RS: Yeah, this is such a hard question to answer, y'know, "What were the stumbling—?" Y'know, Hollywood is a mysterious place, and why does something have its time and its season, finally? I think that there were—there were issues around—I think, I think one of the great strengths of Hitchhiker's is that there is a—it's always been different in each of its versions. There's no sort of core religious text like there is with Lord of the Rings or Harry Potter. You know, there's the radio, which is different from the TV, which is different from the books. And I think that what we've got is a desire that Douglas always had to try and make Hitchhiker's work as well as it could in the medium that it was gonna be appearing in. So he was up for reinventing. And I think that he wanted to try and reinvent for the movie. But I think one of the issues is that the Hitchhiker's is very episodic in the sense of it goes from one brilliant set-piece idea to another. And I think finding a narrative drive that really worked for a big movie was quite hard. And I think that was probably one of the big stumbling blocks. I mean I could—it's a subject I can talk at quite some length about because—but I end up sounding a bit like somebody doing a sort of, y'know, English Crit 101.
RS: But I think that there were issues to do with Douglas becoming more interested in other characters than Arthur, because Arthur's essentially a picaresque character to whom things happen. And I think he got interested—should it be more Zaphod, or should it be the Vogons? But I think we took the decision when—after Douglas had died—that it was going to be Arthur's point of view. It was gonna be Arthur's movie. That was where we would go back to basics. It was this ordinary guy who finds himself out in the galaxy discovering that the galaxy is every bit as absurd as the earth is.
G: Mmm. About Arthur, he is sort of a grumpy, feckless sort as a character, but I get the impression he's been given more of an arc of action as well as, well as romantic—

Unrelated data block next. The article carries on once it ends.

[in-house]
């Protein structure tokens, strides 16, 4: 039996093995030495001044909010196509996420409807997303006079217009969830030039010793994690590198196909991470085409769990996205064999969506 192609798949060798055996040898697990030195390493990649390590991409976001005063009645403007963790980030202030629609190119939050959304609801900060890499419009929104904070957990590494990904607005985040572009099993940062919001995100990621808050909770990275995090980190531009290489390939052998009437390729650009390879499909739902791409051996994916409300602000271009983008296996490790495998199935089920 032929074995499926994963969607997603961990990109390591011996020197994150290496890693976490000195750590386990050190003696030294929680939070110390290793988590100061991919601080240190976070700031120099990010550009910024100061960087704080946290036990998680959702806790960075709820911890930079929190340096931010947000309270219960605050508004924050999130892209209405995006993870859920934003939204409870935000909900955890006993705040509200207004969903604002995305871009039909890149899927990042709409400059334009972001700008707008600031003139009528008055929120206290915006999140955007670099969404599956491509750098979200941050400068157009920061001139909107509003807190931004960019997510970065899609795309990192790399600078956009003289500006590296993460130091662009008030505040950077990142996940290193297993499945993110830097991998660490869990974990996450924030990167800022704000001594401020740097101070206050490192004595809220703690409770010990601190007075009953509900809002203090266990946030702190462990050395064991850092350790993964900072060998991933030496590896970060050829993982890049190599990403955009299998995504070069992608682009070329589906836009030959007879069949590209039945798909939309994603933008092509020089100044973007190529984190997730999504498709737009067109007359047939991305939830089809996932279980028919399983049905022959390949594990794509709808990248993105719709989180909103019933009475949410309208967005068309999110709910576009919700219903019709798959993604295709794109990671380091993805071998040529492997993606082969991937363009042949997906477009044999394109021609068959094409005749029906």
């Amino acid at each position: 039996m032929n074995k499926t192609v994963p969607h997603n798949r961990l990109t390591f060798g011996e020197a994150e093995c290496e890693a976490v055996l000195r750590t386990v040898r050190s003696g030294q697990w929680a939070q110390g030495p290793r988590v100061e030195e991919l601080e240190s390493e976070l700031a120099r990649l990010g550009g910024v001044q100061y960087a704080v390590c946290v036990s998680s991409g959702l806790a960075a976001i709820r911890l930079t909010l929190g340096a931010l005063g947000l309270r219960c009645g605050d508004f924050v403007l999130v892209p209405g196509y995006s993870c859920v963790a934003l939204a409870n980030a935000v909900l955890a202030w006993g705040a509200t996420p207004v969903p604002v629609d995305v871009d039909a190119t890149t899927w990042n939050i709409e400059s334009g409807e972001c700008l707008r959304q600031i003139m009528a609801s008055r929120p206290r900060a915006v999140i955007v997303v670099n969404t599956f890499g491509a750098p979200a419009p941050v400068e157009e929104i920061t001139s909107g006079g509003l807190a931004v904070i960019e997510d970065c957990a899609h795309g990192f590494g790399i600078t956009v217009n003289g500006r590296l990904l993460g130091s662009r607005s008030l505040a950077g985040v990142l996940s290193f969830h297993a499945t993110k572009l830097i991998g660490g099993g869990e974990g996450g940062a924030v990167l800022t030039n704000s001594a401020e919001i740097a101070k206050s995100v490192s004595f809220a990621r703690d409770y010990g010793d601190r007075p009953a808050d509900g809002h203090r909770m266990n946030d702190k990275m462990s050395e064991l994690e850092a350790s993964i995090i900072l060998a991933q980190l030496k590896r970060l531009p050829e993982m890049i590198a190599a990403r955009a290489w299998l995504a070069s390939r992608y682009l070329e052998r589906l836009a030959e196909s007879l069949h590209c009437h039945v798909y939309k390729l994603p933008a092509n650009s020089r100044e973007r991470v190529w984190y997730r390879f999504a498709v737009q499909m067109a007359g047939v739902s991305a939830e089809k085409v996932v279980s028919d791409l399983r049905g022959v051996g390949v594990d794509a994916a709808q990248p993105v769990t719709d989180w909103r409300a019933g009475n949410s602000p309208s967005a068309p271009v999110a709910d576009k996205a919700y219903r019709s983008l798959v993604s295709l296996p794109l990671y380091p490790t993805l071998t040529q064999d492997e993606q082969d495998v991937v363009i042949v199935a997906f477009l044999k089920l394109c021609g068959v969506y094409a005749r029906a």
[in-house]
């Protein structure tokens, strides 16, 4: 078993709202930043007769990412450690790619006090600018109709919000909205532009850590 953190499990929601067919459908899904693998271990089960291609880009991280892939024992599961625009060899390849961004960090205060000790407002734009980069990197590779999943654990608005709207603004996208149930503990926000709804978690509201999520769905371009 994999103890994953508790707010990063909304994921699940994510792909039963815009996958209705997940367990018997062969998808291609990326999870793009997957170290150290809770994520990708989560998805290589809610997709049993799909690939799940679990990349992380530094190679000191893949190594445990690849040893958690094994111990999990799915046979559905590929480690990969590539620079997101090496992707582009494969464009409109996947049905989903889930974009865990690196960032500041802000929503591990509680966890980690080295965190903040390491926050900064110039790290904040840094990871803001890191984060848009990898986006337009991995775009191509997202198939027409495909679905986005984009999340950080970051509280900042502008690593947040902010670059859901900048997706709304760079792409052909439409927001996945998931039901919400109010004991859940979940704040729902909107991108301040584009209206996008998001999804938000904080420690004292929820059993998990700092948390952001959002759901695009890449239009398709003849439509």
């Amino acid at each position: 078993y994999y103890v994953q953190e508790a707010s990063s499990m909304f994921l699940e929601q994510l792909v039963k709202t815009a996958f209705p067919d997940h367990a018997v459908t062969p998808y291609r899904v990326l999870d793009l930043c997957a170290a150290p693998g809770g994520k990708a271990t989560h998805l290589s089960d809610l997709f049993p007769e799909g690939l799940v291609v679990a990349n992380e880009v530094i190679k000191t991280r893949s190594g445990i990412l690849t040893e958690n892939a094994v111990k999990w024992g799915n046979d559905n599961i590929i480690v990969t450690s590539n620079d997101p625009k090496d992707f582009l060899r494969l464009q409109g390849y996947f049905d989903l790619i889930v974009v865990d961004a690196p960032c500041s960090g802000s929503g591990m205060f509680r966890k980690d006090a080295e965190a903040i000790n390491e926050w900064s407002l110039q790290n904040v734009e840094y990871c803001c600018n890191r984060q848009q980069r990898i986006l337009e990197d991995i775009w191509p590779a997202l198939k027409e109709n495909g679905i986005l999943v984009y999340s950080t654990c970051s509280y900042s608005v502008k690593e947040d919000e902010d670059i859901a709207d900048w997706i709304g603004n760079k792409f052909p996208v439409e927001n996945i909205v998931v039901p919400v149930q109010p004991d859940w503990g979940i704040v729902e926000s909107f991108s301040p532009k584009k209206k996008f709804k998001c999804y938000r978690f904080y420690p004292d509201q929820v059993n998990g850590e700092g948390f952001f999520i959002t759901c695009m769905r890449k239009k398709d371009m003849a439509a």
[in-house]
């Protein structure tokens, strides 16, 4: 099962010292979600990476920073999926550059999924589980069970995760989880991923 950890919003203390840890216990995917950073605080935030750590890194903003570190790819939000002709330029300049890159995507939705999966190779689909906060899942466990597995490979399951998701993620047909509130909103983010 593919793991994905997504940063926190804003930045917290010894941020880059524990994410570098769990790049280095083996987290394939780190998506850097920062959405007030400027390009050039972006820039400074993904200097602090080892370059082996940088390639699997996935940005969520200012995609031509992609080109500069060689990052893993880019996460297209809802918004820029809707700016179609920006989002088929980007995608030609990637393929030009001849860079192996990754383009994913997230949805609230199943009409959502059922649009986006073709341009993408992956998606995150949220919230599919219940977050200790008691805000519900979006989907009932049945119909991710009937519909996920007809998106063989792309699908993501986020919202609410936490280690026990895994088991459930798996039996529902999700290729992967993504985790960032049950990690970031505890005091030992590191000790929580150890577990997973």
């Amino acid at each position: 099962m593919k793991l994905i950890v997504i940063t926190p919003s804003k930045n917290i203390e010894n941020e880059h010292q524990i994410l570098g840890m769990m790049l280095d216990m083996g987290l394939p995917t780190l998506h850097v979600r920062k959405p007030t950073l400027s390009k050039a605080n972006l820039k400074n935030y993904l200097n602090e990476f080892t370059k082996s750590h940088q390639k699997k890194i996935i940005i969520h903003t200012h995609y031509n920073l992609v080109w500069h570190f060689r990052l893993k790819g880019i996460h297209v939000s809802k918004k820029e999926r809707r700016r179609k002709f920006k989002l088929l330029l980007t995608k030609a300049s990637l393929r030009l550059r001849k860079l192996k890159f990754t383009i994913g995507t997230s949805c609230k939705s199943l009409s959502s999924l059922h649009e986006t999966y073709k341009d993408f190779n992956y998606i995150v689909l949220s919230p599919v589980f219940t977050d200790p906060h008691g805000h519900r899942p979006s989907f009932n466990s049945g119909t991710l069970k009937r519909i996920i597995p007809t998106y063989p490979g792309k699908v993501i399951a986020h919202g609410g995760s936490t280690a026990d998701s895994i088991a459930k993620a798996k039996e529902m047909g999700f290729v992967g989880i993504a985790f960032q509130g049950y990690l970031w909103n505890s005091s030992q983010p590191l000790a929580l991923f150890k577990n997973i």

RS: Yeah. We clearly needed—if it was gonna be Arthur's point of view, we clearly needed to give him things that he could do from time to time, as opposed to always being acted on. But we, you know, absolutely have not turned him into a lightsaber-wielding space hero. I mean, he's still the guy in his pajamas and his dressing gown, who wants a cup of tea, and yeah, there's some moments where, y'know, he—There's a queue. So his contribution is to be able to—you know, they need to get in the queue. He's able to say, "Stand back. I'm British. I know how to queue."
RS: And that's what Arthur does. That's his big hero moment. He's geared himself up to be a hero, but actually, what he needs to do is take his place in a queue. And we've tried to play around with that kind of thing. So yes, we've given him more of an arc, but no, we have not made him some kind of—as they say—mega space hero at all.
G: Mm-hm. Screenwriter Kerry Kirkpatrick helped to finalize a reverent shooting script. Can you address some of the specific concerns that led the production to hire him to reconfigure the last version of the script?